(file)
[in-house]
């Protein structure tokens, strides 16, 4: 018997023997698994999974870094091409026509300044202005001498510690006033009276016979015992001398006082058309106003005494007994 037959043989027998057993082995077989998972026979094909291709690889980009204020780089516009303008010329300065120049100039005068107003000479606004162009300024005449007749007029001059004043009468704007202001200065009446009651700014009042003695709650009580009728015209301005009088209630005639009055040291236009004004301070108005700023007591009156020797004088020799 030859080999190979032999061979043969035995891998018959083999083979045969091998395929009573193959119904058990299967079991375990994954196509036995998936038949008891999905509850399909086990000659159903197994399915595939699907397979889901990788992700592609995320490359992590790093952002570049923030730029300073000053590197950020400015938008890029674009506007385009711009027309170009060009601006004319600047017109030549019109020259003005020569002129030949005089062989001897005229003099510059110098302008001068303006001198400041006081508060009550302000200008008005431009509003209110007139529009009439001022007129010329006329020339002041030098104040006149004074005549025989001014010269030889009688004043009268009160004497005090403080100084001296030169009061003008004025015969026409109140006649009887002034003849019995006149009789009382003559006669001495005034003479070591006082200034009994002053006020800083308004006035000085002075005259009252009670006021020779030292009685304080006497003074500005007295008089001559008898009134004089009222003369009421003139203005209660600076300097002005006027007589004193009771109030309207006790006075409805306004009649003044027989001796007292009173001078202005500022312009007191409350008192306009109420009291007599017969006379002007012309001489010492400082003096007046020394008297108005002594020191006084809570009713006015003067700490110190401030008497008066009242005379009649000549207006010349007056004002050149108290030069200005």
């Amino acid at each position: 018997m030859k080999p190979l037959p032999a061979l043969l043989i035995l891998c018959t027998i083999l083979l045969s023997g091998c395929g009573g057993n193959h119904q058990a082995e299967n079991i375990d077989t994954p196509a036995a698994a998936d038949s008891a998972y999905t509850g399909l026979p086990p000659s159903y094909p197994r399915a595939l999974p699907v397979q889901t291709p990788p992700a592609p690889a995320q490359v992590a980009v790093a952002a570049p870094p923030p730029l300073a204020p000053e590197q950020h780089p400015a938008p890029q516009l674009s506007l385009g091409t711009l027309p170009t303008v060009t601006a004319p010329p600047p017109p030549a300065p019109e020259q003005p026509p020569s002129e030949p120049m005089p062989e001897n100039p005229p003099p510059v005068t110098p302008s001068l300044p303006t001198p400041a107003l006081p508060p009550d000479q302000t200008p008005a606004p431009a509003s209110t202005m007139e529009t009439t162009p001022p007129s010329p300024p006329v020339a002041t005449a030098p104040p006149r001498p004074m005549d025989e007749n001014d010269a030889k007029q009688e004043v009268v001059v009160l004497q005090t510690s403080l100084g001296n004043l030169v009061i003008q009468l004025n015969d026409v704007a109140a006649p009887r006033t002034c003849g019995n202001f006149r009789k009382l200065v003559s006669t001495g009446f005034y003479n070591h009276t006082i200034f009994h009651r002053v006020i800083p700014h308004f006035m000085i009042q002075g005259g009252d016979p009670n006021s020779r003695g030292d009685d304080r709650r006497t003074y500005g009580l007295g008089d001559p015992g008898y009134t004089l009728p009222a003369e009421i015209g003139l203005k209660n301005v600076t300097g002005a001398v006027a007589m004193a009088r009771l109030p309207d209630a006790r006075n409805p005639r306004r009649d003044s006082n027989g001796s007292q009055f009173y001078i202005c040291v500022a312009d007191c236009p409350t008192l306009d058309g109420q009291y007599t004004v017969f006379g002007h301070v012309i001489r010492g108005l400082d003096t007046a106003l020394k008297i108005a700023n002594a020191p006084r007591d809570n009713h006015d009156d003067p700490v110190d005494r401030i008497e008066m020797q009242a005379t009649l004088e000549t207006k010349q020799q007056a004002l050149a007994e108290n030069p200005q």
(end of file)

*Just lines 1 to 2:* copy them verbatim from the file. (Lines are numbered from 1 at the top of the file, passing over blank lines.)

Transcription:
[in-house]
């Protein structure tokens, strides 16, 4: 018997023997698994999974870094091409026509300044202005001498510690006033009276016979015992001398006082058309106003005494007994 037959043989027998057993082995077989998972026979094909291709690889980009204020780089516009303008010329300065120049100039005068107003000479606004162009300024005449007749007029001059004043009468704007202001200065009446009651700014009042003695709650009580009728015209301005009088209630005639009055040291236009004004301070108005700023007591009156020797004088020799 030859080999190979032999061979043969035995891998018959083999083979045969091998395929009573193959119904058990299967079991375990994954196509036995998936038949008891999905509850399909086990000659159903197994399915595939699907397979889901990788992700592609995320490359992590790093952002570049923030730029300073000053590197950020400015938008890029674009506007385009711009027309170009060009601006004319600047017109030549019109020259003005020569002129030949005089062989001897005229003099510059110098302008001068303006001198400041006081508060009550302000200008008005431009509003209110007139529009009439001022007129010329006329020339002041030098104040006149004074005549025989001014010269030889009688004043009268009160004497005090403080100084001296030169009061003008004025015969026409109140006649009887002034003849019995006149009789009382003559006669001495005034003479070591006082200034009994002053006020800083308004006035000085002075005259009252009670006021020779030292009685304080006497003074500005007295008089001559008898009134004089009222003369009421003139203005209660600076300097002005006027007589004193009771109030309207006790006075409805306004009649003044027989001796007292009173001078202005500022312009007191409350008192306009109420009291007599017969006379002007012309001489010492400082003096007046020394008297108005002594020191006084809570009713006015003067700490110190401030008497008066009242005379009649000549207006010349007056004002050149108290030069200005």